“The processing includes all the biological measurements, ID tags, photos, and tissue samples for molecular studies and then the satellite tag is attached using epoxy and a thin strip of fiberglass which is a painless process for the turtle,” said Martin. “The tags are painted with antifouling paint and then the turtles are released back into the water where they were captured.”

Telemetry tagging is a device that uses sensors on aquatic animals, like sea turtles, to record data about the animals and the ocean which helps researchers discover where the animals go and the environment they are in.

“Our goal is to place satellite tags on 20 turtles this year, and so far the team has deployed 13 satellite tags on green sea turtles over the course of four field days,” said Martin. “Telemetry tagging has been around for a few decades and technology has gotten better, especially with Fastloc GPS capability which is accurate to about 20 meters (65 ft.). Packets of data are transmitted to satellites and available for us to download and analyze.”

Over time the collected data will help scientists produce a better understanding of their habitat, growth rates, migration maps and more.

“While you can also find other types of turtles in Hawaii, this project focuses on green and hawksbill turtles because we know they exist in Pearl Harbor and we want to understand how they are using this local habitat,” said Martin.

Green Sea Turtles also known as chelonia mydas grow to about 3-4 ft. long, weighing 250-400 lbs. and living for 70+ years; while Hawksbill turtles, also known as eretmochelys imbricata grow to about 2-3.5 ft. long, weighing 100-150 lbs. with a lifespan of 50+ years.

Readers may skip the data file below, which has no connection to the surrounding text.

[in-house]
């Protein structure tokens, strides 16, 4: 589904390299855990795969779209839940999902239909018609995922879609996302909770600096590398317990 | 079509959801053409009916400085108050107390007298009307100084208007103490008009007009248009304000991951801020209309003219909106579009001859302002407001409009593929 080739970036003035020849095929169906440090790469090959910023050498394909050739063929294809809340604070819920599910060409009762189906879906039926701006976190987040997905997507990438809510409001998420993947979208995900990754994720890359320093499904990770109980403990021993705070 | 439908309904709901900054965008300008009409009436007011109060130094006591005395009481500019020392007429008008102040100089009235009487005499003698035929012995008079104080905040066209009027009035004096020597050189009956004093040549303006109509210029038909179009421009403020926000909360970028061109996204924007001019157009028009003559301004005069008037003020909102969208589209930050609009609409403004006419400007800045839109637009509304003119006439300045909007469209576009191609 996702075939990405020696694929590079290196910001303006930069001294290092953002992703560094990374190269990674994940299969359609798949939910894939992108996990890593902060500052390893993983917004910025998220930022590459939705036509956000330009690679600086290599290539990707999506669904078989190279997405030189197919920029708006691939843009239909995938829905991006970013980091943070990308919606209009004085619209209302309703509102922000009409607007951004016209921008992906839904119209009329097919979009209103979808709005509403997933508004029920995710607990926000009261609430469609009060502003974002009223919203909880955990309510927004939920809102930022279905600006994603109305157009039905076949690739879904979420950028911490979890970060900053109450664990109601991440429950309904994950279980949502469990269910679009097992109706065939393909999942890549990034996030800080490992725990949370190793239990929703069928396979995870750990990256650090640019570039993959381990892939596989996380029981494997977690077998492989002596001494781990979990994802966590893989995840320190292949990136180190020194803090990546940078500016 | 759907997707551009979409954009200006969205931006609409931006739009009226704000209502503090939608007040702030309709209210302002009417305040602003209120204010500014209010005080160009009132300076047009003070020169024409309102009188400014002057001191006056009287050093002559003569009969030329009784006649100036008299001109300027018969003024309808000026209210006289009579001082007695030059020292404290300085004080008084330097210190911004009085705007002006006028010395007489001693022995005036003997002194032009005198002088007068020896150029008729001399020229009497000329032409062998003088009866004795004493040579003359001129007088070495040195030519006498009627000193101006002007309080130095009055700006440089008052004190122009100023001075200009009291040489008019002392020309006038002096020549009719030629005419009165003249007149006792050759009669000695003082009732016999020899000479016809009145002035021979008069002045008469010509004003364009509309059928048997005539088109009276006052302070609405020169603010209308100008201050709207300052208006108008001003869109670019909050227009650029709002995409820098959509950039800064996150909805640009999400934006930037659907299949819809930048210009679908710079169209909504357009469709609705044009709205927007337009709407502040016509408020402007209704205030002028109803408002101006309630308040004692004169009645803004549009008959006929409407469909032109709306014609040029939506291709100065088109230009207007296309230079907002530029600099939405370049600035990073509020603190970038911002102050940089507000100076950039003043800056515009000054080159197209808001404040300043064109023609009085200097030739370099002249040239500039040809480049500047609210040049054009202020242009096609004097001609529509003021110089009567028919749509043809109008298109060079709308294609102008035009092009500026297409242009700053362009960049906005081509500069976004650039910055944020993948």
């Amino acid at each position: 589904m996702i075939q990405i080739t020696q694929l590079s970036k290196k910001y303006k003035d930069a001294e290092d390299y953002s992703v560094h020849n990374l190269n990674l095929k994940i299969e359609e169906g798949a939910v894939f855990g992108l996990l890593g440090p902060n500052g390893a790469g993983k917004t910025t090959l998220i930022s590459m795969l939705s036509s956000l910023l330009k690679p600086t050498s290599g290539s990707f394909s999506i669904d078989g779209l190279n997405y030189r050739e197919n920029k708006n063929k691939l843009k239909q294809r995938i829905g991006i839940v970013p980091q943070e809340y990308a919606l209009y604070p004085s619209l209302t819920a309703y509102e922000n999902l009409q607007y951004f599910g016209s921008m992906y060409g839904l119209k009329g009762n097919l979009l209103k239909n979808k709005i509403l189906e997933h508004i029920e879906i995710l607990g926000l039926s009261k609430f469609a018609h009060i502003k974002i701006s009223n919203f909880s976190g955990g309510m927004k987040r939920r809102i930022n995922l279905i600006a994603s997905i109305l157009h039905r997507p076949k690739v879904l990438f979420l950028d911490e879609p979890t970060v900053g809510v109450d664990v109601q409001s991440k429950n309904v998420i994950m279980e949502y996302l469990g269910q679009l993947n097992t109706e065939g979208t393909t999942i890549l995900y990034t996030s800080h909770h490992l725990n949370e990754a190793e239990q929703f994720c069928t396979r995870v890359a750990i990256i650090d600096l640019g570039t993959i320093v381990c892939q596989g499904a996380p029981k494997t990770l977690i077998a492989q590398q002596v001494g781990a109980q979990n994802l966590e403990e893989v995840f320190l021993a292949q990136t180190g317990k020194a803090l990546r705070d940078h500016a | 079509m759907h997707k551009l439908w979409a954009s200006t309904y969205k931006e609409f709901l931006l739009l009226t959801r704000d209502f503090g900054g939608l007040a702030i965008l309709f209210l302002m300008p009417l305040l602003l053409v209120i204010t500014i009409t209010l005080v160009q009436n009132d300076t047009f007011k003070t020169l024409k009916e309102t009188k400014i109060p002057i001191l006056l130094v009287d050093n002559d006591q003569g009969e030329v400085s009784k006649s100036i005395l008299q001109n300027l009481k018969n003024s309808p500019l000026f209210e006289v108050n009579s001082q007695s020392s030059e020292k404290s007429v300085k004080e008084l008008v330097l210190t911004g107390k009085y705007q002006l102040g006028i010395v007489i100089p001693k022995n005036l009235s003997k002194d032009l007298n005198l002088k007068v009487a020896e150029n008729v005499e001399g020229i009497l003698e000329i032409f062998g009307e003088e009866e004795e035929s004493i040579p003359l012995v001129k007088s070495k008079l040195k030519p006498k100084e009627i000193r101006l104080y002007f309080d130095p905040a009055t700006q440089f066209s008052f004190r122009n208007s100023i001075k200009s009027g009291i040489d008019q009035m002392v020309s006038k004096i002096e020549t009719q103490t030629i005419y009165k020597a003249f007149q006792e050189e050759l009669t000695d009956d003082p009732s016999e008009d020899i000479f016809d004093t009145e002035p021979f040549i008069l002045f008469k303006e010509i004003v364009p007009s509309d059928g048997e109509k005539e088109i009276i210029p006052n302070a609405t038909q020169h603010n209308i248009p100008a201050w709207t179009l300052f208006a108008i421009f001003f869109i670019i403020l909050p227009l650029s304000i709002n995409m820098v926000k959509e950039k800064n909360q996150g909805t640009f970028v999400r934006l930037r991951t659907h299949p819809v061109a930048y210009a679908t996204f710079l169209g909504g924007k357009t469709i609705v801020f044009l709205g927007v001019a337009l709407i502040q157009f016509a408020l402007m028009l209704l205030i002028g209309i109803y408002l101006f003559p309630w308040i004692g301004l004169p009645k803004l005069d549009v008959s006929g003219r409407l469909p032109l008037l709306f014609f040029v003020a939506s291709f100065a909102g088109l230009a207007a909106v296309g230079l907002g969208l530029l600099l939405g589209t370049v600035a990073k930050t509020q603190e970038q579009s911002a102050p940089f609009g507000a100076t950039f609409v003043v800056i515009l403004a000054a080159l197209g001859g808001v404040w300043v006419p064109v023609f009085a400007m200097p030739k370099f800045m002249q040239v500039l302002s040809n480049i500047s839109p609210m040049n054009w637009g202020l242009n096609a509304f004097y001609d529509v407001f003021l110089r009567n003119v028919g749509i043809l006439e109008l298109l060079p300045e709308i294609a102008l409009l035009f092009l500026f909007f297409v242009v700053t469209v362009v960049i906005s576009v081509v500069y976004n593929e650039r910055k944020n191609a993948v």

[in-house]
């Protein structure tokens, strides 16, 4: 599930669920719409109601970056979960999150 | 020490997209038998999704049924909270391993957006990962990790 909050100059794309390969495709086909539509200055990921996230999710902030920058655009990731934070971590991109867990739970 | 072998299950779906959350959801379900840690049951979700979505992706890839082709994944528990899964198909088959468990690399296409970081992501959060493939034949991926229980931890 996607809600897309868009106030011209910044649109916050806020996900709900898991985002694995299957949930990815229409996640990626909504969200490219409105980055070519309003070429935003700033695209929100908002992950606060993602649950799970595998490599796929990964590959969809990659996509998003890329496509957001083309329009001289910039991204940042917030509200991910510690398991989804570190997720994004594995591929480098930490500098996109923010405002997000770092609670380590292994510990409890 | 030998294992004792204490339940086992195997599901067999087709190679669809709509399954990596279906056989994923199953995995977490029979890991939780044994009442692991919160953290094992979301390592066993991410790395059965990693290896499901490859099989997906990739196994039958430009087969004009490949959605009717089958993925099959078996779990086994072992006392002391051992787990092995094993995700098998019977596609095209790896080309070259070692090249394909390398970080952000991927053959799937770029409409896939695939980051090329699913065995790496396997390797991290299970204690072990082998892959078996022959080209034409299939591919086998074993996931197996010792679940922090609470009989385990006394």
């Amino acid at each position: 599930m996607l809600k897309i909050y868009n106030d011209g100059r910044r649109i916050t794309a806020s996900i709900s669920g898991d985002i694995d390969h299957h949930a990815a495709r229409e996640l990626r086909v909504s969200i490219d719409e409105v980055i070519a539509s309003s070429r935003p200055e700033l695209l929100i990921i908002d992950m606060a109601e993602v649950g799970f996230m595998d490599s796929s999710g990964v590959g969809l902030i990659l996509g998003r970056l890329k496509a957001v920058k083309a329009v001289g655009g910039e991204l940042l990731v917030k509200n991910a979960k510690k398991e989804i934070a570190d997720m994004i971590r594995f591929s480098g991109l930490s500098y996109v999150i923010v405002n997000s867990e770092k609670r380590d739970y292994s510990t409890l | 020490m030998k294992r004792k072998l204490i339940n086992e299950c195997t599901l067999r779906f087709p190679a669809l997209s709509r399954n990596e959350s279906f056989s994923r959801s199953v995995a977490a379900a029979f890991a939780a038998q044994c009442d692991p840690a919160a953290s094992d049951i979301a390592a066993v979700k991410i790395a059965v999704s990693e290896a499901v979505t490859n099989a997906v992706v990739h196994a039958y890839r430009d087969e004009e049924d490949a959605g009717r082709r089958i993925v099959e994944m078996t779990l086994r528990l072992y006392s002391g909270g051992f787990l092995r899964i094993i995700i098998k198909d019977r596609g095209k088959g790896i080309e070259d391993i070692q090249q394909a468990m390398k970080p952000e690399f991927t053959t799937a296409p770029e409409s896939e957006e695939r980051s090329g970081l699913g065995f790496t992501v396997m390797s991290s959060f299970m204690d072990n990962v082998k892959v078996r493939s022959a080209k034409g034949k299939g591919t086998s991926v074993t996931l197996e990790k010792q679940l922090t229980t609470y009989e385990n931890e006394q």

In addition to the tagging, white alpha-numeric numbers are etched onto the turtles shells where people who find these turtles can help report their location.

“The shell etching numbers start with “P” for Pearl Harbor and are going in sequence for captures that are part of this project. Anyone in the area that sees one of these turtles can report it online through our Honu Count Program,” added Martin.

“Entanglement is a huge hazard so one way to protect turtles is to remove trash from the ocean including fishing gear and nets,” said Olmsted. “Maintain a safe distance from them and do not attempt to touch them. It’s also important to follow speed limits during boating to avoid strikes.”

Helpful tips to protect aquatic animals:
1. Space - Give turtles space in and out of the water 10 feet is a respectful viewing distance.

2. Nesting - Report any suspected nesting activity or hatchlings because we don’t always know where they are. Nesting season is during the summer months.

3. Numbered Turtles - Report any sightings of numbered turtles to Honu Count (find the Honu Count Sighting Survey on It’s a great way to contribute to research and monitoring.

4. Stranded Turtles - Report any sick, injured, or dead turtles to the statewide NOAA hotline (888) 256-9840.